By Beppe Salerno
What is the proper etiquette when riding an E-bike with or among other riders? Is there even an etiquette to follow? I’ve never come across an electric bike etiquette article (except for MTB trail riding) and I think that a few pointers can be a good start to formulate a plan for actual E-bike etiquette. This is how I would start.
I’ve ridden bicycles and E-bikes and I don’t consider myself a “purist” nor do I feel braver because most of my miles are 100% under my own power.
One of our Bianchi Impulso E-road with 70+ miles of riding range.
1- The Lingo
Don’t call bicycles traditional bikes (or t-bikes), muscular bikes, or any other adjective+bike. They are a bicycle. It is just as annoying as (certain) tandem enthusiasts calling bikes “half bikes.” Some ride electric bikes and some ride bicycle, plain and simple.
2- Weight isn’t a penalty
Don’t complain about the extra weight of the E-bike or, even worse, talk down the bike as if it were a disadvantage.
An E-Bike weighs 7 to 15 more lbs than a regular bike (I mean…a bike). That’s due to the motor and the battery and also to the fact that the E-Bike needs more robust parts that weigh more but that are more reliable and designed to sustain that extra weight.
3- Waving when Passing
When on an E’Bike, don’t wave or smile when passing on a climb. Just keep on going. People struggle on climbs and seeing you flying by with little or no effort could be hard to swallow. Think about the context because it’s all about the context here. Riders do not like to be passed when fighting their way uphill, especially if they are the competitive kind. No matter how you manage this…it could irritate them in this context.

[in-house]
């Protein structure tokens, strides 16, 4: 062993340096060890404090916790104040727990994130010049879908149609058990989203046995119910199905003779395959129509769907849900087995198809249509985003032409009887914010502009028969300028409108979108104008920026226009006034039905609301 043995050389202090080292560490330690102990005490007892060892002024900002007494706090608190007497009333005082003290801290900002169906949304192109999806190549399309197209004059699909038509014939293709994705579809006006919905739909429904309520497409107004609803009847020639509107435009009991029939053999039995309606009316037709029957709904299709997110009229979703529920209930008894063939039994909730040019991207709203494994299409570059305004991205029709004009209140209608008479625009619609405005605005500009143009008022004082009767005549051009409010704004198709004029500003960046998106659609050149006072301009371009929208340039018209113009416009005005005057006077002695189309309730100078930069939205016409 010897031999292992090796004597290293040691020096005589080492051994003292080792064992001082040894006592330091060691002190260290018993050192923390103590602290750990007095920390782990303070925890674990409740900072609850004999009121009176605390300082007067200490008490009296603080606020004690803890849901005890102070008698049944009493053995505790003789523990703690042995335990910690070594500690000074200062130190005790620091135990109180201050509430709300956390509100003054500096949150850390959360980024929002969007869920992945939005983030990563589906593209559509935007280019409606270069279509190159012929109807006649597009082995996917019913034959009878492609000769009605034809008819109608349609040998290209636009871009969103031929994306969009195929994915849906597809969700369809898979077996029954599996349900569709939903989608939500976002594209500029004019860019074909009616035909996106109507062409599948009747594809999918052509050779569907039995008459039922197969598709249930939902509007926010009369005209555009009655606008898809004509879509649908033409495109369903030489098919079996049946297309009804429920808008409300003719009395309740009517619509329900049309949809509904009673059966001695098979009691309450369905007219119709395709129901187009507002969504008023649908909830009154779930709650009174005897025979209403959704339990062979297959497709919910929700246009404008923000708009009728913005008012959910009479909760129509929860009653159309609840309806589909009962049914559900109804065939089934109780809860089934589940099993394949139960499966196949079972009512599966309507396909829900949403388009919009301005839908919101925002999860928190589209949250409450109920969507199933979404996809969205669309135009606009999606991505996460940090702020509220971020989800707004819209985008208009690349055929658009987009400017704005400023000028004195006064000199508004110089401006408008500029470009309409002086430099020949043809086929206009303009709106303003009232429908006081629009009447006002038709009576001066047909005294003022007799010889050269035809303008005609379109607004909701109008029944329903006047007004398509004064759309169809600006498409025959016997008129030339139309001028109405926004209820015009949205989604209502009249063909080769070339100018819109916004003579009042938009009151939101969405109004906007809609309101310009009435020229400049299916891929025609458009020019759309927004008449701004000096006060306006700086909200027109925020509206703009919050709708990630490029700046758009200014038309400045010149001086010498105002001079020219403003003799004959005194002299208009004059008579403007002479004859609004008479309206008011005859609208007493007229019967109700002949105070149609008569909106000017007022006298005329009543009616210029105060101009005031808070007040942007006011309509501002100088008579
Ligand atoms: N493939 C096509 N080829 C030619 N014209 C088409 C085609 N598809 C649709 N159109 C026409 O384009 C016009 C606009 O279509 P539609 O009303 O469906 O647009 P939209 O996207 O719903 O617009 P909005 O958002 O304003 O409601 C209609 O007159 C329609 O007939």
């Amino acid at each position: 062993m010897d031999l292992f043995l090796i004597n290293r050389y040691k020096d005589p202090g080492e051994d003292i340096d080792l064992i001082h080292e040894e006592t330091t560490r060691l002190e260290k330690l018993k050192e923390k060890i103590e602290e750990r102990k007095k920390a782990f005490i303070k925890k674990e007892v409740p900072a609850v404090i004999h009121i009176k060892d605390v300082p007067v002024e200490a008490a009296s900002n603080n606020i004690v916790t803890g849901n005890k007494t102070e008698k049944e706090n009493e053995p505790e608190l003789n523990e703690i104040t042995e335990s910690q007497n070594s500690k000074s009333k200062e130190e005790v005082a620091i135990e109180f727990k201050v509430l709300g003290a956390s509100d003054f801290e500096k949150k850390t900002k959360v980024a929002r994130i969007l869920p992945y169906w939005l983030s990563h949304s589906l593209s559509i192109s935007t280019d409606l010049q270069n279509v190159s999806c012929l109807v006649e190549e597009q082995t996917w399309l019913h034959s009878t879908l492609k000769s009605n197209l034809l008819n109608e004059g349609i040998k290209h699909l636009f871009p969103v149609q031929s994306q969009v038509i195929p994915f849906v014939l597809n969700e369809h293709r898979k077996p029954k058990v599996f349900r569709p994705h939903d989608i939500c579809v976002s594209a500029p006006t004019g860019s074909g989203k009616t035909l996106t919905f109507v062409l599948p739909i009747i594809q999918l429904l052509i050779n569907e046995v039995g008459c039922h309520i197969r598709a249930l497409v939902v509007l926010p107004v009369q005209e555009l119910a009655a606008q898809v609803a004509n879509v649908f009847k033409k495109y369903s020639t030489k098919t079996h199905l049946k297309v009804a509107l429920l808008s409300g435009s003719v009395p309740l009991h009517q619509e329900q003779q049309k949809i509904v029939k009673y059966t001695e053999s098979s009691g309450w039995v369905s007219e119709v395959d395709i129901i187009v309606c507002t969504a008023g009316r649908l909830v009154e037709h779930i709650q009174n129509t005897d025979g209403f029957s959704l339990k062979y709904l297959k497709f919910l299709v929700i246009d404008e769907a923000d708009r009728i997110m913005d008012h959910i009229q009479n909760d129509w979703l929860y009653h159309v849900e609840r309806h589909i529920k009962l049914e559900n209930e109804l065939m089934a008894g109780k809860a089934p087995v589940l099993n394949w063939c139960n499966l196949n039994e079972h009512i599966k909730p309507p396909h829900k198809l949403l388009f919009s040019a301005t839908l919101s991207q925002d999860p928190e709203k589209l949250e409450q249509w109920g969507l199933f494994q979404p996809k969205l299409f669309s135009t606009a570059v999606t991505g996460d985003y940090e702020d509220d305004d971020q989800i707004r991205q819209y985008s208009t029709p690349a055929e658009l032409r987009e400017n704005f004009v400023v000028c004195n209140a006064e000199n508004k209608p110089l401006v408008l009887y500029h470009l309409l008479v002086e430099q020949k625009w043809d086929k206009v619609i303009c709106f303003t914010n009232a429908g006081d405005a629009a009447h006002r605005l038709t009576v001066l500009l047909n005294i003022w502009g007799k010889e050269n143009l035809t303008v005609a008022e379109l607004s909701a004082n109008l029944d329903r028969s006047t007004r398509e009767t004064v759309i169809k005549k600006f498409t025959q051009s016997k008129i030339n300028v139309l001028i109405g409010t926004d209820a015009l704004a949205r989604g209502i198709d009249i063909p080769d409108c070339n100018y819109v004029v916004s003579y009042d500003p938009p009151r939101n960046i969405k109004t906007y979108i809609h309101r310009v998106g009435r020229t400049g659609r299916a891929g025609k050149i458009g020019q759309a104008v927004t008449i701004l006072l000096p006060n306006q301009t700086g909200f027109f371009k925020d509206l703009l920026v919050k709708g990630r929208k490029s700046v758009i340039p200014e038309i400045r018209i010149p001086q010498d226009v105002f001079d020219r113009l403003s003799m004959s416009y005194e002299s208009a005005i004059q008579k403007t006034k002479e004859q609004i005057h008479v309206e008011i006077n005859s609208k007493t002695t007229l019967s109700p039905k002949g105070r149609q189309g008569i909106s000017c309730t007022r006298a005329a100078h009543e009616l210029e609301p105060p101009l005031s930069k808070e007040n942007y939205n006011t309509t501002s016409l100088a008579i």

4- No apology Needed
Don’t apologize for passing, either. Just keep on going. Look, you have all the rights to ride an E-Bike and there’s no need to apologize or to feel guilty. And don’t feel bad for others either because they are very likely perfectly fine grinding at their own pace.
5- Batteries run out; don’t let it get to you.
Don’t throw a fit if the battery dies. Just like your smartphone, an E-bike battery lasts based on its use. If you use it full-blast it on all of the climbs over a 4 hr ride, don’t be surprised if you have to drag yourself for the last part of the ride without power. Batteries die; it’s a fact of life.
Sometimes, we park bikes leaning on each other if space is limited. It’s not a good practice to lean an E-Bike onto bicycles because the weight is a lot when compared to race carbon bikes with feather-light components that could get damaged (think of a 30 gr carbon water bottle cage that does not come cheap).
Chances are that an E-Bike rider is a newbie. They might not understand that they are entering a community or a tribe with many unwritten rules. E-Bikes are still controversial and the pace at which they are expanding is disruptive. It’s even disruptive from a legislative point of view where insurance and liability can enter into play. I remember long conversations about EU laws and US laws and finding the right balance.
We should welcome those who, by choice or by circumstance, are riding a pedal-assisted bicycle because they, too, are riders. Treat them like other riders, coach them or mentor them if they are totally new and willing to embrace the community. Lobby together for better and safer riding conditions. We need to manage our behaviors to avoid alienating each others. Enjoy your time on a cycling vacation without becoming judgmental one way or another because an E-Bike rider is a rider.
Used by permission of Tourissimo.
Originally posted at: https://www.tourissimo.travel/blog/e-bike-etiquette-and-how-to-all-get-along